The Angry Genius of Les Murray


In 1960 a bulky anthology titled The New American Poetry came out under the imprint of Grove Press. It contained samples of the work of some forty poets, most of them young, unknown outside the circumscribed world of poetry readings and little magazines. As a guide to a new generation of American poets it was unreliable: among the rising stars it missed out were Galway Kinnell, W.S. Merwin, Sylvia Plath, Adrienne Rich, and Richard Wilbur. But covering the field was never the intention of its editor, Donald M. Allen. Rather, Allen wanted to showcase a surge of new writers who were not interested in the kind of poem—the compact, well-crafted, personal lyric—favored in the New Critical schoolroom, who in sprawling verses preferred to denounce the military-industrial complex or sing the body electric or report visions of the Buddha in the supermarket.

Les Murray, December 1962

Grove Press could not have guessed at the impact the book would have. The New American Poetry both captured and helped to create the spirit of the 1960s. In its first decade it sold a hundred thousand copies; in 1999—by which time half the young rebels it had announced were in the grave—it could be republished as a classic.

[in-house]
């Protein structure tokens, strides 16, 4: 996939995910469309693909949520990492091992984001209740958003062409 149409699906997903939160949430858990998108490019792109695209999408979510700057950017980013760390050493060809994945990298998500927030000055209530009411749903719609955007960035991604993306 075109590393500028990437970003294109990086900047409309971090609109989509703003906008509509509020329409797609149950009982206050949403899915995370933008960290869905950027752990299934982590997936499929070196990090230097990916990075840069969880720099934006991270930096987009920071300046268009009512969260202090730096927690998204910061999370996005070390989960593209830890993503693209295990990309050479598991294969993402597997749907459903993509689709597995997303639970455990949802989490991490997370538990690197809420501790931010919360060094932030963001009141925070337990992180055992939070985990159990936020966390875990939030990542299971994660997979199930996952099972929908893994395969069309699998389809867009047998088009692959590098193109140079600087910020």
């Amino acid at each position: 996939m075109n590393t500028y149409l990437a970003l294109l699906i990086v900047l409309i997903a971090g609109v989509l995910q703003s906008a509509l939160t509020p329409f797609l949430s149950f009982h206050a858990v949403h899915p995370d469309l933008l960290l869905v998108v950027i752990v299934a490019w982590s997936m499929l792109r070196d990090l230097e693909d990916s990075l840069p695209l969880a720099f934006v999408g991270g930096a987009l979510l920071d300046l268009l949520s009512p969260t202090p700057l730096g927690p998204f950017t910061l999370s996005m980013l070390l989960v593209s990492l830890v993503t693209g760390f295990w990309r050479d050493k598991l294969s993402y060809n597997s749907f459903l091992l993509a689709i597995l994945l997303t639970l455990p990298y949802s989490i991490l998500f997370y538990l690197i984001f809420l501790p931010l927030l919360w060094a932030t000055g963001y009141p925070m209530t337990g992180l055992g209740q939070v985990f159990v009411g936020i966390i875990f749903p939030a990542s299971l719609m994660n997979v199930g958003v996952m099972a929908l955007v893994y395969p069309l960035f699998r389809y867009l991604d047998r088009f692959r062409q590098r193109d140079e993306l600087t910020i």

The new wave took some years to reach the Antipodes. When the anthology did wash ashore in Sydney, it was promptly impounded by a customs service charged with protecting the morals of a notably prim public (Joyce’s Ulysses could not be openly sold in Australia until 1953). Once it was released and absorbed, however, its effects were far-reaching. The Australian body poetic divided in two, enthusiasts for the New Americans clustering under the umbrella of the magazine New Poetry, while doubters migrated to Poetry Australia, edited (from 1973) by Les A. Murray, a poet with, by then, two books of verse to his name.

Though not unreceptive to American examples—his early poems owe a clear debt to Robert Frost—Murray was hostile to Modernism in most of its manifestations. Allen’s poets appear to have been given only the most cursory of readings. In Gary Snyder, for instance, Murray detected the “almost affectless equanimity of the uprooted modern person”—about as thorough a misreading of Snyder as is possible. But Murray was using Allen’s poets only as stand-ins for a larger and vaguer target: the Modernist sensibility, the Modernist worldview. Modernists, in his dismissive diagnosis, wrote out of a “pathological state [of] depression.” “Modernism’s not modern: its true name’s Despair.”

As an antidote to Modernist despair, Murray recommended a dose of Australian verse of the kind popular in the late nineteenth century. To back up his prescription he would go on to produce his own anthology, The New Oxford Book of Australian Verse, in which convict ditties, drinking songs, and anonymous ballads were strongly represented, as well as Aboriginal songs in translation.

Murray’s wholesale rejection of…

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